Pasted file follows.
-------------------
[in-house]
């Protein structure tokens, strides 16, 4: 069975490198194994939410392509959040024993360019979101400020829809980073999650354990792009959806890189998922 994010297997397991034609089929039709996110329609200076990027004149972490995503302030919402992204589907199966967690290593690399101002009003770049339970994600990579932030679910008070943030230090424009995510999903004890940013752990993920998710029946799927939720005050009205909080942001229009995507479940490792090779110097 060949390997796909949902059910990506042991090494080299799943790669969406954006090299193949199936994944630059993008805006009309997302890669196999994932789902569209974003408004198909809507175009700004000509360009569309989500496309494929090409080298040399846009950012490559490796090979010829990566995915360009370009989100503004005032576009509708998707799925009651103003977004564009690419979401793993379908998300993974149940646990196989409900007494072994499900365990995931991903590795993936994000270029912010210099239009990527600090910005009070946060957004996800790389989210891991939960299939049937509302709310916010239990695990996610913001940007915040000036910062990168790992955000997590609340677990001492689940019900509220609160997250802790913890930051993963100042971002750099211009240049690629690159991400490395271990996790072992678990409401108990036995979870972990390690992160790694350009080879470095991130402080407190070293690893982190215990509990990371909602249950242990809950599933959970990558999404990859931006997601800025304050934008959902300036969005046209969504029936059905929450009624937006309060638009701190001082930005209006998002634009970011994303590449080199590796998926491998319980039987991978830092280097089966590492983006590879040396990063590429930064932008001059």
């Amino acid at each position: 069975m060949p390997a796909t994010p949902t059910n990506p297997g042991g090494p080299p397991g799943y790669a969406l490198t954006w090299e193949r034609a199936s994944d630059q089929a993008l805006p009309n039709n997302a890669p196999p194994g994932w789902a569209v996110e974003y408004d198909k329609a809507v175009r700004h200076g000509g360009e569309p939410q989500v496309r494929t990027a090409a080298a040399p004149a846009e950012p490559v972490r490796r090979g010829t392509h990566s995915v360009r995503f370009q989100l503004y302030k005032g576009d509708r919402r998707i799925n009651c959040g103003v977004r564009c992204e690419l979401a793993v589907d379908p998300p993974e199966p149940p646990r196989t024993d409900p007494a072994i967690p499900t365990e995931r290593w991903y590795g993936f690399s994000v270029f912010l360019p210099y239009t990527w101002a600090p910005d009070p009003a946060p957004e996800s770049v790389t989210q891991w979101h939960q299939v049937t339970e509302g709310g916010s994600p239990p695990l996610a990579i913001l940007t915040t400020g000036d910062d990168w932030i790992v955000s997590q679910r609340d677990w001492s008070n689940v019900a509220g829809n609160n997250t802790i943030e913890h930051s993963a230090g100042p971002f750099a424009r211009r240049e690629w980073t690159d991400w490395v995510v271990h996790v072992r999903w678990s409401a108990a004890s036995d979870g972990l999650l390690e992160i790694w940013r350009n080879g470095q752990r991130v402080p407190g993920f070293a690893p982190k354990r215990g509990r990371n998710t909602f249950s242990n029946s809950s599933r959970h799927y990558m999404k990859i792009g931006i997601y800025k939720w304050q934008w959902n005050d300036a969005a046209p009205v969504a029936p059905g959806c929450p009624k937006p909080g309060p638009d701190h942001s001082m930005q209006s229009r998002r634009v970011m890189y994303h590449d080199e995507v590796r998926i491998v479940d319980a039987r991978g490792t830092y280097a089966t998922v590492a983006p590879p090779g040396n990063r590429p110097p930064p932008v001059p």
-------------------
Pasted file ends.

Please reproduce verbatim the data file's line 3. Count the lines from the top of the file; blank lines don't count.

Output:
């Amino acid at each position: 069975m060949p390997a796909t994010p949902t059910n990506p297997g042991g090494p080299p397991g799943y790669a969406l490198t954006w090299e193949r034609a199936s994944d630059q089929a993008l805006p009309n039709n997302a890669p196999p194994g994932w789902a569209v996110e974003y408004d198909k329609a809507v175009r700004h200076g000509g360009e569309p939410q989500v496309r494929t990027a090409a080298a040399p004149a846009e950012p490559v972490r490796r090979g010829t392509h990566s995915v360009r995503f370009q989100l503004y302030k005032g576009d509708r919402r998707i799925n009651c959040g103003v977004r564009c992204e690419l979401a793993v589907d379908p998300p993974e199966p149940p646990r196989t024993d409900p007494a072994i967690p499900t365990e995931r290593w991903y590795g993936f690399s994000v270029f912010l360019p210099y239009t990527w101002a600090p910005d009070p009003a946060p957004e996800s770049v790389t989210q891991w979101h939960q299939v049937t339970e509302g709310g916010s994600p239990p695990l996610a990579i913001l940007t915040t400020g000036d910062d990168w932030i790992v955000s997590q679910r609340d677990w001492s008070n689940v019900a509220g829809n609160n997250t802790i943030e913890h930051s993963a230090g100042p971002f750099a424009r211009r240049e690629w980073t690159d991400w490395v995510v271990h996790v072992r999903w678990s409401a108990a004890s036995d979870g972990l999650l390690e992160i790694w940013r350009n080879g470095q752990r991130v402080p407190g993920f070293a690893p982190k354990r215990g509990r990371n998710t909602f249950s242990n029946s809950s599933r959970h799927y990558m999404k990859i792009g931006i997601y800025k939720w304050q934008w959902n005050d300036a969005a046209p009205v969504a029936p059905g959806c929450p009624k937006p909080g309060p638009d701190h942001s001082m930005q209006s229009r998002r634009v970011m890189y994303h590449d080199e995507v590796r998926i491998v479940d319980a039987r991978g490792t830092y280097a089966t998922v590492a983006p590879p090779g040396n990063r590429p110097p930064p932008v001059p």